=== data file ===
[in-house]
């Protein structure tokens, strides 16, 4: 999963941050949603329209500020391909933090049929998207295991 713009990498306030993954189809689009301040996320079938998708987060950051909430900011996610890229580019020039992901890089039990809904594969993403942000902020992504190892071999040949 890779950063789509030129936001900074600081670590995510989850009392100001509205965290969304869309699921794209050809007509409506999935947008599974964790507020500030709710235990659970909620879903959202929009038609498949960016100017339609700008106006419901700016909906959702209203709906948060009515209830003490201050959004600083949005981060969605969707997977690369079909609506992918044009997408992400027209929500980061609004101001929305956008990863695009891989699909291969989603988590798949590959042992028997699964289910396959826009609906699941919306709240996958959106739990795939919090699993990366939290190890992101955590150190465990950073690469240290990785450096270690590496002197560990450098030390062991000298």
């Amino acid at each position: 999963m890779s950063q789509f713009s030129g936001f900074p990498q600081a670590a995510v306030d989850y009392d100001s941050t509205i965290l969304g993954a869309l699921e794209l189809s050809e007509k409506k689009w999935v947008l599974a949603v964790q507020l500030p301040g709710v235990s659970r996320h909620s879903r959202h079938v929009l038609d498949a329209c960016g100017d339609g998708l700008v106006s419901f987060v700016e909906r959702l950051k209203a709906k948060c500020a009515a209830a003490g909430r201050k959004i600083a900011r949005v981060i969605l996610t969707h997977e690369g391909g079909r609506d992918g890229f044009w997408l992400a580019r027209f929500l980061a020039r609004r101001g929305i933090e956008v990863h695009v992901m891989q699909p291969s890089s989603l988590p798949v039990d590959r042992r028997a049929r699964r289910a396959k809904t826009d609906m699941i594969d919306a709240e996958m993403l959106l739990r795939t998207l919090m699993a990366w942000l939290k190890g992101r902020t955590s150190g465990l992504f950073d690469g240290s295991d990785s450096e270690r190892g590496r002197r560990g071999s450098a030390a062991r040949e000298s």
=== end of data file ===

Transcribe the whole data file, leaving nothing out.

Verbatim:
[in-house]
């Protein structure tokens, strides 16, 4: 999963941050949603329209500020391909933090049929998207295991 713009990498306030993954189809689009301040996320079938998708987060950051909430900011996610890229580019020039992901890089039990809904594969993403942000902020992504190892071999040949 890779950063789509030129936001900074600081670590995510989850009392100001509205965290969304869309699921794209050809007509409506999935947008599974964790507020500030709710235990659970909620879903959202929009038609498949960016100017339609700008106006419901700016909906959702209203709906948060009515209830003490201050959004600083949005981060969605969707997977690369079909609506992918044009997408992400027209929500980061609004101001929305956008990863695009891989699909291969989603988590798949590959042992028997699964289910396959826009609906699941919306709240996958959106739990795939919090699993990366939290190890992101955590150190465990950073690469240290990785450096270690590496002197560990450098030390062991000298």
């Amino acid at each position: 999963m890779s950063q789509f713009s030129g936001f900074p990498q600081a670590a995510v306030d989850y009392d100001s941050t509205i965290l969304g993954a869309l699921e794209l189809s050809e007509k409506k689009w999935v947008l599974a949603v964790q507020l500030p301040g709710v235990s659970r996320h909620s879903r959202h079938v929009l038609d498949a329209c960016g100017d339609g998708l700008v106006s419901f987060v700016e909906r959702l950051k209203a709906k948060c500020a009515a209830a003490g909430r201050k959004i600083a900011r949005v981060i969605l996610t969707h997977e690369g391909g079909r609506d992918g890229f044009w997408l992400a580019r027209f929500l980061a020039r609004r101001g929305i933090e956008v990863h695009v992901m891989q699909p291969s890089s989603l988590p798949v039990d590959r042992r028997a049929r699964r289910a396959k809904t826009d609906m699941i594969d919306a709240e996958m993403l959106l739990r795939t998207l919090m699993a990366w942000l939290k190890g992101r902020t955590s150190g465990l992504f950073d690469g240290s295991d990785s450096e270690r190892g590496r002197r560990g071999s450098a030390a062991r040949e000298s």